Inn’s Name: Slaughtered Rakshasa.
Bartender: Filedeslas, Male half-ogre, 2nd-level cleric. (Look at the bottom)
Bartender’s Alignment: Lawful Neutral
Bartender’s Personality: Naive.
Bartender’s Quirks: Gaps between teeth.
Bartender’s Initial Reaction: Hostile
Layout: This is a two stories building without a basement. It seems to function as a repaired warehouse , situated in the South Ward of the Town.
Accommodations: Poor (a place on the floor near the hearth and a flea-ridden blanket amongst the riff-raff) for 8 cp/day. (Look at the bottom)
Services: Horse stall and Grooming (1 sp)
Staff: The owner is assisted by 2 serving girl(s).
Serving Wenches: Ves, Nimloth,.
Staff’s Initial Reaction: Unfriendly
Interesting Clientele: The inn as a few customers (6), mostly half-ogres. (9 Tables)
–Encounter: The group is approached by 5 half-orc prostitutes offering sexual favours for a price.
– Near the back sits a young human couple. They are deep in a conversation about taxes and sales.
–Bounty: A wizard needs a particularly rare spell component found only in the deep jungle. The reward is 2250 gp.
Rice (good, 6 cp)
Hot spicy squashes (terrible, 5 cp)
Sweet battered catfish with broiled rutabaga (good, 3 sp)
Salted goose egg with sharp cheese (terrible, 1 sp)
Peppered battered lamb with peppered potato (terrible, 1 sp)
Savory spiced crackers (12) (good, 2 sp)
Tortilla (good, 3 cp)
Biscuits (bland, 2 cp)
Fennel Spiced Wine (bland, 1 sp)
Stout (good, 6 sp)
Grog (good, 1 sp)
Hard cider (bland, 2 sp)
Miscellaneous Description of Owner:
Size: Medium build. Weight: Average.
Hair: Black, moderate in length and curly
Skin: tan, rough
Clothing: clean scholar’s outfit (a robe, a belt, a cap, soft shoes, and possibly a cloak.).
Sign: Above the main door hangs a sign with the name of the Inn.
Description: The Inn holds an unlimited amount of people and has several elaborate rooms upstairs for the weary traveler or perhaps and excited couple or two.
Construction: The building was constructed over 33 years ago of stone. The ground floor of this establishment is raised a foot above street level to keep rain water flowing out rather than in. The upper story has been painted an apricot color. The Inn has lots of small windows which have small triangulate pains of leaded glass.
Entrance: The main entry is a pair sturdy double doors wich appear newly constructed. The tavern has a comfortable lobby where you can wait for friends to join you before leaving or as you arrive. The front desk is located in this room. A finely engraved wooden plaque has been fastened to the wall above the front desk, which is the price of rooms. Here everything is warm and inviting.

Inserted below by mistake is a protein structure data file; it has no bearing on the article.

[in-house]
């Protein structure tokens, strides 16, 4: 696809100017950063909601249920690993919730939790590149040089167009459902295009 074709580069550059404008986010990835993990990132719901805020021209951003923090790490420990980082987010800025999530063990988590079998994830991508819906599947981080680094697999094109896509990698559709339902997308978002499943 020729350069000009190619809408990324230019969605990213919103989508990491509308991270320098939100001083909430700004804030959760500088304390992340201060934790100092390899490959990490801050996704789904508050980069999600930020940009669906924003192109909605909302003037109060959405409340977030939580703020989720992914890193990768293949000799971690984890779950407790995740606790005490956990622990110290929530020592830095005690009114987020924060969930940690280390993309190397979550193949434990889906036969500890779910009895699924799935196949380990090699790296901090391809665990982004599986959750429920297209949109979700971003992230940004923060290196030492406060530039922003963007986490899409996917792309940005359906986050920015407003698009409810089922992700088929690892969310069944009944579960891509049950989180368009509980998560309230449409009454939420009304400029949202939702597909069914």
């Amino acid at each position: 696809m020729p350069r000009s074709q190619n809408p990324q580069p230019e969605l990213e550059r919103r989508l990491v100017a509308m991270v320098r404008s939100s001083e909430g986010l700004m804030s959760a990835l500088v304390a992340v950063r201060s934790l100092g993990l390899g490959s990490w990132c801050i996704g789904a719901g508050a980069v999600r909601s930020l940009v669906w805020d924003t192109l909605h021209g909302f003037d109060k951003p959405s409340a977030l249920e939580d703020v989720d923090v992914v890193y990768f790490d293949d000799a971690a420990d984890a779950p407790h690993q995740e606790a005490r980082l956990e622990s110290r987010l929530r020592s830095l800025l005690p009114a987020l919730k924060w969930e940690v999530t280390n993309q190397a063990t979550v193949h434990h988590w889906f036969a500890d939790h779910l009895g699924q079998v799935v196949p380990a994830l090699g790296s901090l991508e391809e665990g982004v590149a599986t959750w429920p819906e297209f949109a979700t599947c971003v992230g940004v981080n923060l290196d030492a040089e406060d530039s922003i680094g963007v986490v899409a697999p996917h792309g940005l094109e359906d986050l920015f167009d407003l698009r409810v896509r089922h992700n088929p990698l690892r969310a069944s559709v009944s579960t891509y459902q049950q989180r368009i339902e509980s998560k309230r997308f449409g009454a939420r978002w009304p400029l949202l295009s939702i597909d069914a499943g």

Common Room: The common room is where all alcohol and food is served. The room is illuminated by candlesticks placed on the tables and oil-lanterns around the walls. The bar of dark wood stands against the wall. There are booths going around the walls with smaller tables filling in the center. A large stone fireplace occupies most of one wall, with two brass bins to either side containing kindling or larger logs respectively.
Kitchen: Meals can be taken to rooms if desired; but guests are required to come down to the kitchen and get them, unless a serving girl is paid to fetch their dinner. Two large cabinets hold a variety of spices and herbs, while supplies such as flour and oil are kept in one corner. A large table in the center of the kitchen is a hub of activity ranging from carving and chopping to pastry rolling. Hanging from the ceiling is a veritable forest of hanging pots, pans, and kettles of all types. There is a smaller door leading out from the kitchen to a small garden plot.
Cellar: Below the kitchen there is a cellar with a 6-foot ceiling running the width of the building and north for half the length of the building. A table in the kitchen covers the trapdoor leading to the cellar. This dark room is lined with large oak casks of wine, ale, beer, brandy, and whisky. Each barrel is marked to denote contents and the date it was made.
Stairs: The stairs from below lead up to this well lit hallway. The hall is well illuminated by two hanging lanterns, which bounce light off of the well-polished wood of the walls.
The bathing chamber contains a single copper sitting tub. When the patron is finished, all they have to do is pull the cork stopper at the bottom of the tub and the water will drain down pipes built between the floor and wall joists. These pipes snake their way throughout the inn and eventually descend through the cellar and into the ground, to eventually drain into the sewers below.
Rooms: Each guest room is furnished, with one bed and either a table or writing desk with two chairs or stools. The linens are fresh – but everything else must be purchased.
The dormitory has three double bunk beds which are used by those sharing a room. Additional guests can sleep in the private common room but this is exceedingly rare. A large table occupies one end of the room with four high-backed chairs.
Owner’s Room: The owner’s room is equipped with a double bed, chest of drawers and a small linen press. There is a shuttered window on one wall and a small, locked chest under the bed (it contains the family jewelry plus money)
Stables: The Ostlery is a large stable with living quarters hidden away upstairs amidst the hay storage. The paddock’s fence posts are about two feet apart, and the crossbeams are at 3ft and 5ft off the ground.